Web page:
One about writing and the Word Factory (with some shameless name-dropping)

“So when did you start writing seriously?” someone asked the other day.  Drawing a veil over the ‘novel’ I began when I was around fourteen, dealing with the invasion of the UK by Germany during WW2 (move over Robert Harris), I suppose it was when a friend and I began what we called The Comic, but could probably be better described as Fan Fiction.  I do not propose to speak a word about what went on in The Comic, but we then progressed to writing a novel based entirely on multiple choice.  As I recall, we were on a rowing boat on Regent’s Park lake when we began mapping it out thus:

1.  It is set in a) 20th century b) ancient Rome c) Medieval Tymes.  (We chose c).

2.  The hero is called a) Dickon b) Robin c) PanPot.  (None of those, though Robin did end up as a subsidiary character.)

You can probably imagine the rest.  We loved writing it, even though it was shite.  Never ones for much research at that time, we decided one character needed a wheelchair and duly ‘invented’ it.  The anti-hero was a necromancer, so it was pretty easy for him to do (his name was Gui, in case you’re wondering).

Then I went to India for 6 weeks, my first time travelling alone.  A couple of years later, I saw that Bill Bryson, whose writing I love, was the judge for the Time Out Travel Writer of the Year competition.  “What the hell?” I thought and entered with a piece about a 24-hour bus journey from Delhi to Manali.  Dear Reader, I won.  The prize was a round-the-world air ticket and a posh camera that I dropped in the Okavango Delta whilst escaping from a hippo.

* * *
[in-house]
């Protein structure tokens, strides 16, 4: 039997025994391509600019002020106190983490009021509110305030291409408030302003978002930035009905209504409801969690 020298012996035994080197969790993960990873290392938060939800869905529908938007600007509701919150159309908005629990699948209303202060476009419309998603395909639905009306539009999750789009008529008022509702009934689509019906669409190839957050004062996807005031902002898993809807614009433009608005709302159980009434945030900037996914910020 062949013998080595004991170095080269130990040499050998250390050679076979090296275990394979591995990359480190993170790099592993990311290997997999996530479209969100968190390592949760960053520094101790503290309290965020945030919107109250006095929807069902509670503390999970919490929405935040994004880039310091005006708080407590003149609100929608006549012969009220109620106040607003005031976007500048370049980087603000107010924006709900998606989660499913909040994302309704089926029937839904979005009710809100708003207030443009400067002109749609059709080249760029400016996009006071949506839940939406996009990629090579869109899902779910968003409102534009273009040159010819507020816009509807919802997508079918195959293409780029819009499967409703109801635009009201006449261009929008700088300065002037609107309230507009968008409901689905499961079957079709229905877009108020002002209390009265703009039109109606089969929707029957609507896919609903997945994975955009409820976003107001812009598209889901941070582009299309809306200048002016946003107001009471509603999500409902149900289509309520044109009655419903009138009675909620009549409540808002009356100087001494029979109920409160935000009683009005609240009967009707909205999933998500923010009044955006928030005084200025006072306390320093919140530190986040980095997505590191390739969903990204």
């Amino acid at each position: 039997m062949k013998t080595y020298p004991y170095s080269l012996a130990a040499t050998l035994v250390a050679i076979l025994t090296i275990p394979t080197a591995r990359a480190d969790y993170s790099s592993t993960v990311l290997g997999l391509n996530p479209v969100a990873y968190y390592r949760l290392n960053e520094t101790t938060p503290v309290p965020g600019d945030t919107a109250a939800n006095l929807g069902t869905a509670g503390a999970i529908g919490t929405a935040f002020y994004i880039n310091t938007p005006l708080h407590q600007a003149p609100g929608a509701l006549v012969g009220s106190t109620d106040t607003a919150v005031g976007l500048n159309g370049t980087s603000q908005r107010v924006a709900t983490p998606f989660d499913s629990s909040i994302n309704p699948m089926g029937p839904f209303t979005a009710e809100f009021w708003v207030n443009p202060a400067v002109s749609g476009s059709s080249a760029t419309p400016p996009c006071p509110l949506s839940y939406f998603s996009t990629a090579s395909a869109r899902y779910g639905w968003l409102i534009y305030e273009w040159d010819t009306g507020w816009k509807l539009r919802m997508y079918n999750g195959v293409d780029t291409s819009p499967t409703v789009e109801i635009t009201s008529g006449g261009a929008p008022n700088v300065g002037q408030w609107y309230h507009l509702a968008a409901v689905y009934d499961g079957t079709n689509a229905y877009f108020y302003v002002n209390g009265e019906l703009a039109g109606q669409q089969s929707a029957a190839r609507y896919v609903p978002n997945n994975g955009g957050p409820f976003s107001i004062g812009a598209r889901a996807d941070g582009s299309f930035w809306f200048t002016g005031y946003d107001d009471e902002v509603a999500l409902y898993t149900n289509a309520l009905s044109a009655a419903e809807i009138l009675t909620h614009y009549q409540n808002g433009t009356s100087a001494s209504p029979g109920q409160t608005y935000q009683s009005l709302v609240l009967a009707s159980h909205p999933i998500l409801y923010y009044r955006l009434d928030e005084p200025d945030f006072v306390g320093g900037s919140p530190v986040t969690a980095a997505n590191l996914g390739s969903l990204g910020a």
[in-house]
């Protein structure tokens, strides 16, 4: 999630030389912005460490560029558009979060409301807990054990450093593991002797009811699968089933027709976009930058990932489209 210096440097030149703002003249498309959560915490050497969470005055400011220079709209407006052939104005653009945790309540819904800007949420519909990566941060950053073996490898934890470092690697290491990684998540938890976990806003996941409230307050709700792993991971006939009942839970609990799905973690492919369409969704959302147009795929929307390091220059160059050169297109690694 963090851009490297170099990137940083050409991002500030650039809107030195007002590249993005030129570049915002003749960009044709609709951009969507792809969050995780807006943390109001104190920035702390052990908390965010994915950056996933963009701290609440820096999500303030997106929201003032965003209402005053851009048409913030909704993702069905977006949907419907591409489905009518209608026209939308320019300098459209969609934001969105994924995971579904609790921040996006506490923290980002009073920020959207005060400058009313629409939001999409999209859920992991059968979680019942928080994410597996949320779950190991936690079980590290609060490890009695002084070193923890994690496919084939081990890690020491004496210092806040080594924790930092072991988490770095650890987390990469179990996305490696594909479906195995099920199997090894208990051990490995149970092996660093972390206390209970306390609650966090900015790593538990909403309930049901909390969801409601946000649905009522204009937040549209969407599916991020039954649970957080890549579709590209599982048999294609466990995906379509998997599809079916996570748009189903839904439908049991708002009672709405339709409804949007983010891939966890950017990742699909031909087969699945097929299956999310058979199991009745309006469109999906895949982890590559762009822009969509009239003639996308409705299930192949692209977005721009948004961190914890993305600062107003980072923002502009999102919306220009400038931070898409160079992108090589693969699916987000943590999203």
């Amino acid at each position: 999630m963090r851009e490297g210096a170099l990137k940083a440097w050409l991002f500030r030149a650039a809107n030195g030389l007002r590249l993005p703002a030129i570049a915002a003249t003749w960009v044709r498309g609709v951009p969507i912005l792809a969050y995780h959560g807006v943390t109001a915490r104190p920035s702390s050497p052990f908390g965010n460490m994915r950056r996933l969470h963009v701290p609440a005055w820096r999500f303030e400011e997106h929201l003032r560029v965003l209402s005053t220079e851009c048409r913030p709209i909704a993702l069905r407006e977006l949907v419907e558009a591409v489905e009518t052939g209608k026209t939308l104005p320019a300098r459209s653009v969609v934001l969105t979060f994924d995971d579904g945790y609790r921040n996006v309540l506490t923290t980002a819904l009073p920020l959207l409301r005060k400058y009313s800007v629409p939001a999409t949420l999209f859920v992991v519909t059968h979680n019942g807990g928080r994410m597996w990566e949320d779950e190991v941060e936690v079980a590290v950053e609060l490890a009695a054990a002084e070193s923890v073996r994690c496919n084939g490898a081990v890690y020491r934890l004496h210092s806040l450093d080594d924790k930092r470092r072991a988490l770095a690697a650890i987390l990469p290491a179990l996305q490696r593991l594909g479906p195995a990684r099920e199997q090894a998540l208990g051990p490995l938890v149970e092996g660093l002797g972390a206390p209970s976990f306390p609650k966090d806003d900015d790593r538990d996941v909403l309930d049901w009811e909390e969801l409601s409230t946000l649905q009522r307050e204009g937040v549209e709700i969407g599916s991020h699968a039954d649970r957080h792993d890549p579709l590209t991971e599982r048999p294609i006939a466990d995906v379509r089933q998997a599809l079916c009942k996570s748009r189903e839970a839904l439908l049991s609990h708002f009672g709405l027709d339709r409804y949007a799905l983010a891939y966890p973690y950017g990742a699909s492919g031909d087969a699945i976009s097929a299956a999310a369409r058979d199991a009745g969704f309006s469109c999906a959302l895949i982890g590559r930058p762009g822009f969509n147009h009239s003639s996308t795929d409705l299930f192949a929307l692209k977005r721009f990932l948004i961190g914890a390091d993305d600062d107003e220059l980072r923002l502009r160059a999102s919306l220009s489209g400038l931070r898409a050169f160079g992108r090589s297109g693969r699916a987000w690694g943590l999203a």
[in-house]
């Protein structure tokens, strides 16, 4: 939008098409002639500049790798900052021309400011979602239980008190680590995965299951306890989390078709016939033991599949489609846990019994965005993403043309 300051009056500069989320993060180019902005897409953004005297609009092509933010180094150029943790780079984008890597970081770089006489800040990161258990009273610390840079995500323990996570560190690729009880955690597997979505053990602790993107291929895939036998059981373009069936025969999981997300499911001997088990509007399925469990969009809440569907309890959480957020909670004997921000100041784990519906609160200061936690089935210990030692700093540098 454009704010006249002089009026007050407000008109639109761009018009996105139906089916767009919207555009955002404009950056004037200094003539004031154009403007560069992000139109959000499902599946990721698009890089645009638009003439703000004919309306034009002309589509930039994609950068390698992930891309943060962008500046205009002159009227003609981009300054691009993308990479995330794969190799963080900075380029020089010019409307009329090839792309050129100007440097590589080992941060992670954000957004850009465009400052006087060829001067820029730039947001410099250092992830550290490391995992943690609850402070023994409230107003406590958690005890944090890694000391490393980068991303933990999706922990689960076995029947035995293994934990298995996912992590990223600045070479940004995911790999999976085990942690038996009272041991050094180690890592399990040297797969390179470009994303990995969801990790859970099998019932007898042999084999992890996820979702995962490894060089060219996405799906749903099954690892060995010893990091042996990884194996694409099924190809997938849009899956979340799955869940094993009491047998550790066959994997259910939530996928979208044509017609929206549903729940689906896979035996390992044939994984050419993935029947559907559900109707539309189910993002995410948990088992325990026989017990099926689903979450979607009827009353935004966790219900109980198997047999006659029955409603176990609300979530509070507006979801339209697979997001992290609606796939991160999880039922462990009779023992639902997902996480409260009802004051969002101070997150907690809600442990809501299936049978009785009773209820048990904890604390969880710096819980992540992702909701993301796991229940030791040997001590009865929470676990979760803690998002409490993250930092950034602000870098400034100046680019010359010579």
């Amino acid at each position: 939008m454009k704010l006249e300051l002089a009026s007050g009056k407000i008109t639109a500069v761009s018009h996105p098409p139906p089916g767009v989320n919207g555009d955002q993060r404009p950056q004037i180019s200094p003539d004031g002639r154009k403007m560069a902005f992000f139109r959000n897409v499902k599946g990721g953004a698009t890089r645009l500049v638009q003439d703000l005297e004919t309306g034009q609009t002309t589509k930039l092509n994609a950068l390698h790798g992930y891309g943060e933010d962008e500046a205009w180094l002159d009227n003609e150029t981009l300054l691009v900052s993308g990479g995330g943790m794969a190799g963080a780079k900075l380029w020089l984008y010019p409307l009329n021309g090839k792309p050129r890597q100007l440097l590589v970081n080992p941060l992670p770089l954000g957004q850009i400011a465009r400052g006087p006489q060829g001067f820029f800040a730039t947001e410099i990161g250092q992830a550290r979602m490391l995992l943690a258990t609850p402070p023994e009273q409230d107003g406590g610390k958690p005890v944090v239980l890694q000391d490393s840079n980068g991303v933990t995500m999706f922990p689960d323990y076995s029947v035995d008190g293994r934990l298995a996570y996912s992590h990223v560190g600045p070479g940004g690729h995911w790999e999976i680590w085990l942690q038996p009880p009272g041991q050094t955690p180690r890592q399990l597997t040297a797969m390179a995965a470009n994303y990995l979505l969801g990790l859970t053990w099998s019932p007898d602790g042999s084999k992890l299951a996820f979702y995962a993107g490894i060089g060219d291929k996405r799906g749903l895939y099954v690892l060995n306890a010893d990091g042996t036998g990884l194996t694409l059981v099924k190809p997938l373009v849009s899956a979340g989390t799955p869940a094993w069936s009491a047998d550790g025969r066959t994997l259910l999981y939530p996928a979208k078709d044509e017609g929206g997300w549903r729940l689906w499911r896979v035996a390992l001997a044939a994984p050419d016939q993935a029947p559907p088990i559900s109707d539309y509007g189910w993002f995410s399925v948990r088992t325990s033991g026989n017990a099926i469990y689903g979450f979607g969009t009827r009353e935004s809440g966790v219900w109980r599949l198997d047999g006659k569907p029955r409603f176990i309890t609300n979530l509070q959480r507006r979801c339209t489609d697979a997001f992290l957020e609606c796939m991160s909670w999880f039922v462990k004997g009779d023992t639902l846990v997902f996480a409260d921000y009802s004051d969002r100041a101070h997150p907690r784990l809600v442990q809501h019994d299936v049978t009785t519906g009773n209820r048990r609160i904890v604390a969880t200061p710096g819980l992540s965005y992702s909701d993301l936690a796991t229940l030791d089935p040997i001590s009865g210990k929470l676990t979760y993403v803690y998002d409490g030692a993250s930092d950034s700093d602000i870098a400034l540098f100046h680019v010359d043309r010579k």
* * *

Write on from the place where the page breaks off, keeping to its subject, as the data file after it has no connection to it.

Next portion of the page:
Still,, I never seriously considered writing as an option, although I did a lot of freelance pieces for newspapers and magazines, mainly about travel, sometimes not.  Not even when my then-flatmate (name-drop alert) Michael Grandage wrote me a letter – yes, we did write letters then – to say: “I’ve just seen three people on the tube reading your article.  I wanted to shout ‘I know her!’  It’s brilliant.  Be a writer.  Why would anyone want to be a poxy actor anyway?”  Michael, as we know, gave up being a poxy actor and pretty much took over the world as a director.

Still I didn’t consider it as an option.  I loved being a poxy actor, I still do, though have diversified quite dramatically into all sorts of other things.

And then I wrote a novel.   One that I think is good enough to be out there (and which is currently being read in its entirety by two agents), and that is not based on a multiple-choice scenario.  And I met other writers, all incredibly generous with their time and advice.  One is Stella Duffy (name-drop alert 2) and she introduced me to the Word Factory one Saturday night at the end of January, where she was reading one of her short stories.

Now, I’ve never really got short stories.  I mean, I like them and all, but offer me a novel instead and I will take it.  But the Word Factory showed me what short stories could be.  This is what the website says:

“In the beginning was the Word Factory – a series of intimate short story salons bringing brilliant writers and readers together for wine, conversation and great work.”